The exodus will have major ramifications for both CAR and Chad. People of Chadian origin—together with those from Cameroon and Nigeria—form the backbone of the trading and livestock sectors in CAR. Major economic problems lie down the road, according to Richard Pouambi, chief of staff in CAR’s Ministry of Communications. "Those who are leaving are traders, they are the tax payers, and without them the state will have trouble filling its coffers. Billions of francs [hundreds of thousands of dollars] are spent every day in KM5," he said, referring to Bangui’s largest market.

Already, some foodstuffs are running short and speculators are buying up staples. Prices are generally rising. Civil servants have not been paid for three months.

In Chad
Meanwhile, the numbers of people entering Chad "are moving upward very, very fast; the latest number is 19,000 as of Jan. 8”, Qasim Sufi, the head of operations in Chad for the International Organization for Migration (IOM), told IRIN. Sufi added that the total caseload might end up being five times that number. The current figures include 200 unaccompanied children, he said.

After registration by the government, new arrivals are taken to transit centres in the capital and near the CAR border, where they are provided with medical care, food, and, for those who are traumatized, psycho-social support. After a few days, the migrants are transported to their places of origin. As with 150,000 Chadian migrants who returned from Libya between 2011 and 2013, IOM plans to help with economic reintegration and projects to ease tensions with host communities.

"However, for those who left the country long ago or were even born in the CAR, a different approach has to be found to address their needs, and IOM…is currently coordinating with the government of Chad to come up with a clear strategy for this latter group," said Sufi, in an email.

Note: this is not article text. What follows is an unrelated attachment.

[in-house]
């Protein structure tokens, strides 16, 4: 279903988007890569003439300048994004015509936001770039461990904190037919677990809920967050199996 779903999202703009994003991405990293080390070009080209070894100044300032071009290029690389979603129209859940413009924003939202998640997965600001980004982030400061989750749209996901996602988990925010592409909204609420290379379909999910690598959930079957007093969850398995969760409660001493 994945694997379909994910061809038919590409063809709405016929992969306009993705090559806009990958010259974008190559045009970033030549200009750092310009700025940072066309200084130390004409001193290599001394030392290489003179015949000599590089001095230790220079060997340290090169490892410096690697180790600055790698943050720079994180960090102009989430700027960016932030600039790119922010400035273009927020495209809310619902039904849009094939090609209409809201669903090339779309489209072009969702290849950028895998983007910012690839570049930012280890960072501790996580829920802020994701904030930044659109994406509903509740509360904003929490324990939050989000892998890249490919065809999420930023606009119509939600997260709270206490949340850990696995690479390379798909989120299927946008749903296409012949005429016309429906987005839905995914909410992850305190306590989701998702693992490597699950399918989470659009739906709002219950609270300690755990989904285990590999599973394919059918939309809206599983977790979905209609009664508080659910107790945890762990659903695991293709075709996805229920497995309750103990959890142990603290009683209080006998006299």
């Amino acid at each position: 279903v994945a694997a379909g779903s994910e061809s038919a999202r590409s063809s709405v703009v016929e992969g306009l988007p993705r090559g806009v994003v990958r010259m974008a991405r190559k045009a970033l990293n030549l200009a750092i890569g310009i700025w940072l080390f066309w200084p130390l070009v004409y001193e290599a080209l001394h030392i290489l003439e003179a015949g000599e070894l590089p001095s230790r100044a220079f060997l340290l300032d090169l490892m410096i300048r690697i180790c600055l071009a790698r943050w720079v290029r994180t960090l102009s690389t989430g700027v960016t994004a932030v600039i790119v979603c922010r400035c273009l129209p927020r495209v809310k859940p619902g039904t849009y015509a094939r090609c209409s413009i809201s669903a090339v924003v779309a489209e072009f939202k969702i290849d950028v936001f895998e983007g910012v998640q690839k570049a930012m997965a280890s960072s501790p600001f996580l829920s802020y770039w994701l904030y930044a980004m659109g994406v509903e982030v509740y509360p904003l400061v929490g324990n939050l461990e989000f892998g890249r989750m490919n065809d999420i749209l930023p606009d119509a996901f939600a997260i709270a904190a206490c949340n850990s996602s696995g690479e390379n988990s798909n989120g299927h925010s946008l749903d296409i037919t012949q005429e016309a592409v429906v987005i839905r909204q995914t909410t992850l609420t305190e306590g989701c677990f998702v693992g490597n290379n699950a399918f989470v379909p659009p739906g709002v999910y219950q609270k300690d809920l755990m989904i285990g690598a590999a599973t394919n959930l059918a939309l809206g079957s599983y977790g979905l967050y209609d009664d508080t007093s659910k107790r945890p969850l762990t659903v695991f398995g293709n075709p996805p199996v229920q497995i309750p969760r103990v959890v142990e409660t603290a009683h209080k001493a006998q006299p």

He added that because the new caseload remitted large sums of money to relatives in Chad while living in CAR, "this migration crisis will have a bigger impact on the economical aspect of the country compared to the Libya crisis, where most of the migrants were predominantly in very low-income-generation sectors, such as drivers, farmers, guards, etc… Considering the estimated number of Chadian migrants in the CAR (more than 100,000), it is [a] huge challenge to both the government and the humanitarian community that is trying to meet their needs. For this reason, IOM, as the migration and the frontline agency, has just launched an appeal for funding (US$17.4 million) to try to meet their immediate needs, including the live-saving component of their evacuation from the CAR, and bring to them back to the safe havens in their places of origin."

From the Integrated Regional Information Network (IRIN), Jan. 9

  1. Ethnic cleaning in Central African Republic —and bad reportage

    Muslim militias variously referred to as "Seleka rebels" or "ex-Seleka" are accused of having killed 26 civilians in an attack on a Medecins Sans Frontieres clinic in a village variously referred to as Nanga Boguila or Boguila North. (Bloomberg, BBC News, April 28) The Seleka forces have been out of power since a transitional government took power in January. The attack came as foreign "peacekeepers" escorted more than 1,200 Muslims out of the capital, Bangui, "for their own safety." The Guardian reports that a mosque in the capital was looted and vandalized as the exodus got underway. Armed Congolese "peacekeepers" reportedly stood by but did not attempt to stop the looting. We aren't told whether the "peacekeepers" are from the Democratic Republic of Congo or Congo-Brazzaville. Not a lot of clarity in the reporting, but it sure doesn't look good.

  2. Tentative ceasefire in CAR, secession on hold

    While the ceasefire signed in Brazzaville on July 23 by the two principal armed factions in the Central African Republic (CAR), the ex-Seleka and anti-Balaka, was widely greeted as a positive step forward, analysts are sceptical it can lead to lasting peace. The agreement, negotiated during a three-day Forum for National Reconciliation in CAR and mediated by Republic of Congo President Denis Sassou N’guesso, involved CAR religious groups, trade unions, civil society, the National Transitional Council and government officials. The talks in Brazzaville were marred by bitter disputes. The ex-Seleka boycotted the meeting for the first two days, demanding that CAR be partitioned before any negotiations could take place. Eventually, they agreed to "waive any proposed partition." (IRIN, July 29)